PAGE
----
Resilience and economic growth in arid lands in KenyaEast Africa


Livestock plays an important role in Kenya’s semi-arid regions, where it is the main source of income. Milk produced is used to feed the family, while the manure is used to fertilize the soil. Livestock can also be kept as a source of draft power to help cultivate the land (Silvestri et al. 2012)/taxonomy/term/7851. However, livestock release greenhouse gas emissions, most significantly methane, and the decomposition of manure also releases nitrous oxide. Emissions from livestock account for 95% of Kenya’s agricultural emissions, excluding land use change and forestry (FAOSTAT 2016)/taxonomy/term/7862. The REGAL-Accelerated Growth (AG), a 5-year project implemented by ACDI/VOCA with funding from USAID’s Feed the Future (FTF) initiative, set out to improve competitiveness and increase economic growth in Marsabit and Isiolo counties by improving links between actors in the value chain and the enabling environment. REGAL- AG also aimed to increase livestock productivity and resilience of the communities. Herd-size management and feed quality improvements were two climate-smart practices introduced by the project.

Relationship to CSA

Farmers benefitted from higher livestock productivity, accomplished through improved herd-size management practices that increase productivity per animal, such as decreasing herd age at slaughter (Herrero et al. 2013)/taxonomy/term/7993, and feed quality improvements. Herd-size management and feed quality improvements also have significant mitigation co-benefits, as smaller herds result in lower net GHG emissions, and feed quality improvements decrease methane production and enteric fermentation.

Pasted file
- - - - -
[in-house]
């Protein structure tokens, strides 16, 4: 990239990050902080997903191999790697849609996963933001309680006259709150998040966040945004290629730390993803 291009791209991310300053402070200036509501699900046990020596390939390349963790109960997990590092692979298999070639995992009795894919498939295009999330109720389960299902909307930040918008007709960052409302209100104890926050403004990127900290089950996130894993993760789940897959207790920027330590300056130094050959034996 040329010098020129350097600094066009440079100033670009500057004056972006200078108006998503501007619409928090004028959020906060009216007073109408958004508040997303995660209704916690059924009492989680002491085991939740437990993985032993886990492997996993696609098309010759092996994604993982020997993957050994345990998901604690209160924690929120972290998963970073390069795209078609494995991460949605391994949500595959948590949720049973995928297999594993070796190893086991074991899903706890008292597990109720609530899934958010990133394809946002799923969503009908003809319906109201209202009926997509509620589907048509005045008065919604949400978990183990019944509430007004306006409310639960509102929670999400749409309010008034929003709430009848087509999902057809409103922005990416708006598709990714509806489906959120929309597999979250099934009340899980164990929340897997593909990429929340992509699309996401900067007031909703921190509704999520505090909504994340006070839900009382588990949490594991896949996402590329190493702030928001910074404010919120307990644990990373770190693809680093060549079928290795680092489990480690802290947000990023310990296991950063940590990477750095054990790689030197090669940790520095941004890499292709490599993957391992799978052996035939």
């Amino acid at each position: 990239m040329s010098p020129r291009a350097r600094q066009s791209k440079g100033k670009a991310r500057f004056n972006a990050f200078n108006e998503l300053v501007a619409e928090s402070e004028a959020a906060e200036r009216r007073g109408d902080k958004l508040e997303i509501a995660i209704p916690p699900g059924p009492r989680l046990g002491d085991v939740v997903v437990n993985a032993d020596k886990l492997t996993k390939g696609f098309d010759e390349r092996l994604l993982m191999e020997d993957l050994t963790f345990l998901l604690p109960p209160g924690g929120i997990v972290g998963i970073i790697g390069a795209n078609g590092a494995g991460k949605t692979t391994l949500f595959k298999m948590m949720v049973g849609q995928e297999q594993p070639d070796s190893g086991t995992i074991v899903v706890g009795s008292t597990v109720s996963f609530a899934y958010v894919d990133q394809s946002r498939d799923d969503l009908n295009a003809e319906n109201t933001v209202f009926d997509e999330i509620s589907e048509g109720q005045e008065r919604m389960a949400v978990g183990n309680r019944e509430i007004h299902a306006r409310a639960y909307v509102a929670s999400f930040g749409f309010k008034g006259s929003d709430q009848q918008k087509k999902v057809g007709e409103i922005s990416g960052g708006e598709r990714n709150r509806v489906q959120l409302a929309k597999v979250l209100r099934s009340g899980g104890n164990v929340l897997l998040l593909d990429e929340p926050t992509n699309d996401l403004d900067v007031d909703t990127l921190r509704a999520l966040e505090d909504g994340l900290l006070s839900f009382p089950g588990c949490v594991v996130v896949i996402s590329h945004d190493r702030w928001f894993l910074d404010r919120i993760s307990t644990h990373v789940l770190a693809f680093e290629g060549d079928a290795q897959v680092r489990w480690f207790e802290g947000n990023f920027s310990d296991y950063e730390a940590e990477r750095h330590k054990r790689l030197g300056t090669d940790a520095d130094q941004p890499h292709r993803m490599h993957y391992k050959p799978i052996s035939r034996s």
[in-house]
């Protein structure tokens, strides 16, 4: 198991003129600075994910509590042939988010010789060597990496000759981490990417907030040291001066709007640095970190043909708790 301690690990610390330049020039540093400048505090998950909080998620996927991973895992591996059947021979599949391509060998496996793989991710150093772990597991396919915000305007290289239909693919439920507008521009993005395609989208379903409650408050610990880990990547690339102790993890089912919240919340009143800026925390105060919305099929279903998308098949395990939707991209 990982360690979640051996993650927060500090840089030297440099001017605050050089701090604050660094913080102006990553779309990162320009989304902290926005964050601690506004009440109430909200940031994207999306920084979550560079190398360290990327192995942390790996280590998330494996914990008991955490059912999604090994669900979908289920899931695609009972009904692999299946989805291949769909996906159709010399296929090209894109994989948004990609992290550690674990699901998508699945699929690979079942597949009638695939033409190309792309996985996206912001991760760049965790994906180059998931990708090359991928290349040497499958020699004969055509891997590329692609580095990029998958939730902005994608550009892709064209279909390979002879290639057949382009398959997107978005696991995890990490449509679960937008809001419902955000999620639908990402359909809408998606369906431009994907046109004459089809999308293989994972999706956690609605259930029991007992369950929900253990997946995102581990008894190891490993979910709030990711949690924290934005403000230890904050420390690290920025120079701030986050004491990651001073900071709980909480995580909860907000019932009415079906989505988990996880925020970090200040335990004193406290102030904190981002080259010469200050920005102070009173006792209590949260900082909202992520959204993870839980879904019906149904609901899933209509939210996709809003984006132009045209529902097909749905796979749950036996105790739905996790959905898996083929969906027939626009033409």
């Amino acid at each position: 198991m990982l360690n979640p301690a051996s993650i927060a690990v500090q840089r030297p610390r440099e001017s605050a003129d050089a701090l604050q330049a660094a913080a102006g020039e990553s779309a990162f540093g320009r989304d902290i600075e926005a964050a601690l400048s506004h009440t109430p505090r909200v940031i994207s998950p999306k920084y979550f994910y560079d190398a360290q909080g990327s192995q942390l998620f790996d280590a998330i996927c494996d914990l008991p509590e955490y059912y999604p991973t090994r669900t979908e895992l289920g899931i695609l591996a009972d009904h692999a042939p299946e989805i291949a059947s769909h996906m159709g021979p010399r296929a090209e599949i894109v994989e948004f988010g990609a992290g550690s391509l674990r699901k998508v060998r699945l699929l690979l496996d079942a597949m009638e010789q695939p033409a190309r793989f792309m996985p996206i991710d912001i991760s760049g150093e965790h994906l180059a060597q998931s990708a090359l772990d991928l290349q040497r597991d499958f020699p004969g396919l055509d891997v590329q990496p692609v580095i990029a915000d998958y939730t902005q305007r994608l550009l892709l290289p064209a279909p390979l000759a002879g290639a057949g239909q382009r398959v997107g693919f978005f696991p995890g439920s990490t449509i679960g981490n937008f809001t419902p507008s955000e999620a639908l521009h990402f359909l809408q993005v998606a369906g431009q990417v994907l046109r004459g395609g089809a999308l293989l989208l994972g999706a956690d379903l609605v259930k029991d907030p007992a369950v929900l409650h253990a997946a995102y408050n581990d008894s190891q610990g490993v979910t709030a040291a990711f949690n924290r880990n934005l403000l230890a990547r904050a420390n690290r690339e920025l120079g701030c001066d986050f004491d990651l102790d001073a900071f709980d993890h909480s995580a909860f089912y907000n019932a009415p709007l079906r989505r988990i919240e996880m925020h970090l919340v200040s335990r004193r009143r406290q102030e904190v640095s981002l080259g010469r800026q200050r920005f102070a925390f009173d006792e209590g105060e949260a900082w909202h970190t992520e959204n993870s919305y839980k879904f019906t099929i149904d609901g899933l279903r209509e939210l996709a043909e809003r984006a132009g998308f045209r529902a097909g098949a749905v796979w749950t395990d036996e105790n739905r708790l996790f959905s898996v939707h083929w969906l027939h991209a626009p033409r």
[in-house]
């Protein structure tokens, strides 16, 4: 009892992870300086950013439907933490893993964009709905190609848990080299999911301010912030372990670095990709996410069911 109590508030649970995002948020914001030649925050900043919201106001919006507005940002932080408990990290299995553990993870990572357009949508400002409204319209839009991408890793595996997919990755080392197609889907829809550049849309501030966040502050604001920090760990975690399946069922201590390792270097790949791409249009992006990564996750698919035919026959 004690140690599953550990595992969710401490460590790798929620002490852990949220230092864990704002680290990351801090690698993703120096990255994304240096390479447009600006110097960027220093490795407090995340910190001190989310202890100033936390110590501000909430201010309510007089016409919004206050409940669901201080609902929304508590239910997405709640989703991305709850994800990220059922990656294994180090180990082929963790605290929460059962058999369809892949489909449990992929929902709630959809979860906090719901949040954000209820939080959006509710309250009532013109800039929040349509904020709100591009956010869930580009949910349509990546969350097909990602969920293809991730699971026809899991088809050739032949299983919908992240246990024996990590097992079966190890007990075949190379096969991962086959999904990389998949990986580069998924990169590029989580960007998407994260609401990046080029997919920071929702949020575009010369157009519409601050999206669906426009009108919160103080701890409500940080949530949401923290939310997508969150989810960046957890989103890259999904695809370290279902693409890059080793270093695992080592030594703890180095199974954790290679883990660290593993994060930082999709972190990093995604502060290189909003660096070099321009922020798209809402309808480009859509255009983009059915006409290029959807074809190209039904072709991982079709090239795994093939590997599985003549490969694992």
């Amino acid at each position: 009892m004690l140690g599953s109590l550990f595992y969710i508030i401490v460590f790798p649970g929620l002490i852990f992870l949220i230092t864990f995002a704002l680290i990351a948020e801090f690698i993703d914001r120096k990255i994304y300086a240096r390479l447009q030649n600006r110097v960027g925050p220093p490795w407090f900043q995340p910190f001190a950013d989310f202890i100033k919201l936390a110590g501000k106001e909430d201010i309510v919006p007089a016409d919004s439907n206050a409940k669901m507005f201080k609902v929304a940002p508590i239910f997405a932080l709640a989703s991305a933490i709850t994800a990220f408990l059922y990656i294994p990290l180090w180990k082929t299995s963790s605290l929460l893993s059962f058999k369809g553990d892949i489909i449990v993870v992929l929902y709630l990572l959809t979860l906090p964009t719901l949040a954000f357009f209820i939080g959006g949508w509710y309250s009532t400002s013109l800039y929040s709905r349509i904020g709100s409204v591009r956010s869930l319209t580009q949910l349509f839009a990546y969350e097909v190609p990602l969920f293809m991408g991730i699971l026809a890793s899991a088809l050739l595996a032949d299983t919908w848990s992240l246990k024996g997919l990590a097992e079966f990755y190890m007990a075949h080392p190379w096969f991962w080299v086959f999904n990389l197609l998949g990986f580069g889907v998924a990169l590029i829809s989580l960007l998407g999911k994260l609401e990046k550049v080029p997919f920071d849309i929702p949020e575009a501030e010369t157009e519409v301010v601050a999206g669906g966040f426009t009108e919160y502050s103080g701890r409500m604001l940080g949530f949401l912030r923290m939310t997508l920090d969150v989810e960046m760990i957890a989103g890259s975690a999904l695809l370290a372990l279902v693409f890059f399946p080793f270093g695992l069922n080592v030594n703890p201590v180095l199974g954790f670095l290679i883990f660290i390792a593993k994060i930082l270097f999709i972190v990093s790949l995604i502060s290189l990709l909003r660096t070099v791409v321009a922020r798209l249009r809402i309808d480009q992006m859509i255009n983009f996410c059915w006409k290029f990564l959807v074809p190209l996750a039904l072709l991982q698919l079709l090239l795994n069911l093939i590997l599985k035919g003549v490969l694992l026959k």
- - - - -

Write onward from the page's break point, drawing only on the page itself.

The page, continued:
Impacts and lessons learned

The estimated impact from reduction of herd size when scaled to full project size is a reduction in net GHG emissions (–185,952 tCO2e/year). For feed quality improvements, a conservative estimate of a 1% reduction in methane emissions from enteric fermentation is expected (Smith et al. 2007)/taxonomy/term/5244, meaning the estimated annual GHG mitigation benefit of feed quality improvements for both cattle and sheep totals –9,053 tCO2e/year.

Designers of livestock projects in the region should consider herd-size dynamics, grazing land improvements and livestock forage quality and management. It is also necessary to improve links between livestock owners and buyers, improve access to inputs, and provide more timely market information to improve livestock off-take rates.

Link to info note


  • 1

    Silvestri S, Bryan E, Ringler C, Herrero M, Okoba B. 2012. Climate change perception and adaptation of agro-pastoral communities in Kenya. Regional Environmental Change 12(4):791-802.

    Data on agro-pastoralists’ perceptions of climate change and adaptation options were collected from agro-pastoral communities in 7 rural districts of Kenya. Key adaptation strategies for livestock producers include mixing crop and livestock production, destocking, diversifying livestock feeds, changing animal breeds and moving animals to other sites. Desired adaptation options include introducing new breeds and increasing herd size. Additionally, the main barriers to adaptation identified include lack of credit or savings followed by lack of access to land and inputs. Farmers adaptation among livestock producers is also hindered by the absence of markets, particularly for the purchase of additional animal or new breeds or species.

  • 2

    FAOSTAT. 2016. Agriculture Total. Rome, Italy: Food and Agriculture Organization of the United Nations Statistics Division. Agriculture Total contains all the emissions produced in the different agricultural emissions sub-domains (enteric fermentation, manure management, rice cultivation, synthetic fertilizers, manure applied to soils, manure left on pastures, crop residues, cultivation of organic soils, burning of crop residues, burning of savanna, energy use), providing a picture of the contribution to the total amount of GHG emissions from agriculture. GHG emissions from agriculture consist of non-CO2 gases, namely methane (CH4) and nitrous oxide (N2O), produced by crop and livestock production and management activities.
  • 3

    Herrero M, Thornton PK, Havlik P, Rufino MC. 2013. Livestock and greenhouse gas emissions: mitigation options and trade-offs. In: Climate Change Mitigation and Agriculture. London: Earthscan.

    Chapter 27.


  • 4